Your 3-Step Plan for Treating a Bleeding Pimple, According to Derms

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Pimples can be frustrating to treat and cover up, but when they start to ooze or bleed, it takes the frustration to a whole new level. Bleeding zits happen for a number of reasons, but the most common is from picking it (which you are most definitely not supposed to do). When that happens, however, there's a playbook to follow so that it doesn't turn into something worse.

"Pimples that bleed are often a consequence of picking them, which I know is tempting, but remember that it leads to more scarring," says Robert Anolik, MD, a board-certified dermatologist in New York City. "Bleeding can also happen from incidental irritation from clothing or harsh exfoliation, especially when the pimple is an inflamed cyst and ready to rupture." Angry cysts are delicate, and can get very inflamed, which makes them "very prone to bleeding with minimal trauma," adds Adarsh Vijay Mudgil, MD, a board-certified dermatologist and founder of Mudgil Dermatology.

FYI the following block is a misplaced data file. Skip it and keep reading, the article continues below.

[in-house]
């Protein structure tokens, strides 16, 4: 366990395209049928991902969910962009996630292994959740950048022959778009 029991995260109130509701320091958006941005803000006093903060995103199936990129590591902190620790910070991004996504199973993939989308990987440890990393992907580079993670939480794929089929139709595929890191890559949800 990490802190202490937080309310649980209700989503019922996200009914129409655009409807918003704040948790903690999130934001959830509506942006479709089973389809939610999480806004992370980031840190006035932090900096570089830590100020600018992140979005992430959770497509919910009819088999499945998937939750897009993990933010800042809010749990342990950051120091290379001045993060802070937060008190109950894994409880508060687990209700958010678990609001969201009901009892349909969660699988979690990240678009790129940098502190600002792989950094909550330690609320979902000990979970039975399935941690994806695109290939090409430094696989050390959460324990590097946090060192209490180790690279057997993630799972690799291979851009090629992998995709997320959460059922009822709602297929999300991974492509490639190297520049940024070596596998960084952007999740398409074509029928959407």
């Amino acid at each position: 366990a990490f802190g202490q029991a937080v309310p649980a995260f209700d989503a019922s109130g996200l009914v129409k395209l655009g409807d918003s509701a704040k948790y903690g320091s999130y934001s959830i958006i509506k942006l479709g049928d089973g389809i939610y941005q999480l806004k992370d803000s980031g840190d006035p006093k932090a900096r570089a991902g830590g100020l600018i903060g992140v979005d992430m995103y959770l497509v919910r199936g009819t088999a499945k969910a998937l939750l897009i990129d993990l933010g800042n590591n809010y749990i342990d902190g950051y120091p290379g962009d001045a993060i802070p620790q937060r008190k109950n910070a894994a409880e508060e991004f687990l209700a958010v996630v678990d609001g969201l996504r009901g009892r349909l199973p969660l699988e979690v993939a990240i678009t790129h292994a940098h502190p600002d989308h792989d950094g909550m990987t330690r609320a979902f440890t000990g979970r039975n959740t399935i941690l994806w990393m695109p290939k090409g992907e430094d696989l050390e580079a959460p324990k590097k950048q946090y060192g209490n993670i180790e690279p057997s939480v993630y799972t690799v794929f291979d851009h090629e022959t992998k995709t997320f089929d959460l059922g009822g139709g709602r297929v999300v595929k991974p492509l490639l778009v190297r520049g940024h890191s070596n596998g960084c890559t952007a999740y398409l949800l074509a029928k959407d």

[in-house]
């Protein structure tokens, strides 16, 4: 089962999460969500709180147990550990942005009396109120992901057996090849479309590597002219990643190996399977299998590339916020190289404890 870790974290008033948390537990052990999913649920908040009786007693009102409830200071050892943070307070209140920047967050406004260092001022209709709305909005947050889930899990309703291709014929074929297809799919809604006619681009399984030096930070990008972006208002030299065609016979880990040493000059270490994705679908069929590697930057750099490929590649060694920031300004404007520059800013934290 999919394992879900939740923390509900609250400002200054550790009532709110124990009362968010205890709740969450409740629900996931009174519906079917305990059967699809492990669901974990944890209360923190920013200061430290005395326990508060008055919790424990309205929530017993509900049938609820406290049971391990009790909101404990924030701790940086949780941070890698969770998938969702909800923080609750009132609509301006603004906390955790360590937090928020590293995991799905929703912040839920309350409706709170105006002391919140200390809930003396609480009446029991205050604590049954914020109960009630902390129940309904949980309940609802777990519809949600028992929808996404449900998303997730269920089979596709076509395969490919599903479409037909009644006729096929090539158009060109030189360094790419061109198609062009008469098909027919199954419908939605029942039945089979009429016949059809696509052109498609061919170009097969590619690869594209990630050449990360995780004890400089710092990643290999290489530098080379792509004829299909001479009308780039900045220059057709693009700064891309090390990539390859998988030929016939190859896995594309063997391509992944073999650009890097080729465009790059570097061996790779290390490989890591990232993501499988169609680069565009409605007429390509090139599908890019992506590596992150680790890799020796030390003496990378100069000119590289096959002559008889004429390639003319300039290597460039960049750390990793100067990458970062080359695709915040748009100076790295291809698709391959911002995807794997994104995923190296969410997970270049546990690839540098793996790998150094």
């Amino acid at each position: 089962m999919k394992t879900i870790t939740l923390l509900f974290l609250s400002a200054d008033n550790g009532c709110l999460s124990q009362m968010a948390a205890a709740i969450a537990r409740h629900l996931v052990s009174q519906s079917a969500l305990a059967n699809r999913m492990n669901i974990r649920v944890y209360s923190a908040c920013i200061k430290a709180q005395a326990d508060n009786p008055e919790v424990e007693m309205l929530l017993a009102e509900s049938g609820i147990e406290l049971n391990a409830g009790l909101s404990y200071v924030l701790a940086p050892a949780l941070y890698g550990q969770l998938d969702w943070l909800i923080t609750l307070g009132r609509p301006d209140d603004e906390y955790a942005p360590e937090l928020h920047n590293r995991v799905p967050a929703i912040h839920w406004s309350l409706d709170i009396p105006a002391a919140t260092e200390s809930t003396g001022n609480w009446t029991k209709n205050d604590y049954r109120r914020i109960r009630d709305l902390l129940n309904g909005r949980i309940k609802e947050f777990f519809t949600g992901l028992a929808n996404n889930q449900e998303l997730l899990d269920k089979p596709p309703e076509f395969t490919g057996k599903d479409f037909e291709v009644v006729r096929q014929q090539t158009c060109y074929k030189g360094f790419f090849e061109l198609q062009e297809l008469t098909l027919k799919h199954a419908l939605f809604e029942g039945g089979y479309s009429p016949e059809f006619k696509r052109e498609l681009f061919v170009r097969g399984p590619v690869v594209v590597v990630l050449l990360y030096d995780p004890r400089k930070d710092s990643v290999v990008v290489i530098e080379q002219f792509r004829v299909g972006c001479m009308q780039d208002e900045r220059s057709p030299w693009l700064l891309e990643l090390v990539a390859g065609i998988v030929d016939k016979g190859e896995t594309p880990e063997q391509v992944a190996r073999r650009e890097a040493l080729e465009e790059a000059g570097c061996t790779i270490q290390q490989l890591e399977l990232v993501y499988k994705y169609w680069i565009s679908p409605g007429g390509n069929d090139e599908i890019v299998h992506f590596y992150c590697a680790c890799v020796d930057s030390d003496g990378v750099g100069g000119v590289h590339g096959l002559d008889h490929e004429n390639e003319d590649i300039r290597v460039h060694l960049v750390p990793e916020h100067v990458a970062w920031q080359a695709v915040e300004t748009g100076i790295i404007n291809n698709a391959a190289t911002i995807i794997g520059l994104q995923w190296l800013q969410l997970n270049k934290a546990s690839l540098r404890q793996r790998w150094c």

Experts In This Article
  • Adarsh Vijay Mudgil, MD, board-certified dermatologist and founder of Mudgil Dermatology
  • Robert Anolik, MD, board-certified dermatologist and professor of dermatology at the New York University School of Medicine

Your three-step plan for treating a bleeding pimple

1. Stop the bleeding: "Put pressure on the pimple for a minute or so to stop the bleeding," says Dr. Mudgil. Use a tissue or a washcloth for the job.

2. Apply a topical treatment: Once the zit has stopped bleeding, Dr. Anolik recommends treating it with a salicylic acid topical product that will work to dry it out while nixing bacteria. You could also turn to benzoyl peroxide or Differin Gel ($16), says Dr. Mudgil.

3. Leave it alone: Of course it's tempting to mess with your open acne wound, but it's so, so important to leave it alone. "You should definitely not harshly exfoliate the spot," says Dr. Anolik, which applies until it's fully healed. Dr. Mudgil adds that you should not squeeze it as it's "a surefire way to get a blemish or a scar." If you get tempted to squeeze it, try placing a pimple patch over it while it heals.

This should take care of that sucker, but if it doesn't, it's best to make an appointment with a dermatologist. "Definitely don't ignore them if they persist for a few weeks because a bleeding pink bump on the face could actually be a skin cancer," says Dr. Anolik. And as always, the docs know best!

Get more tips on fighting acne from dermatologist Mona Gohara, MD, below: 

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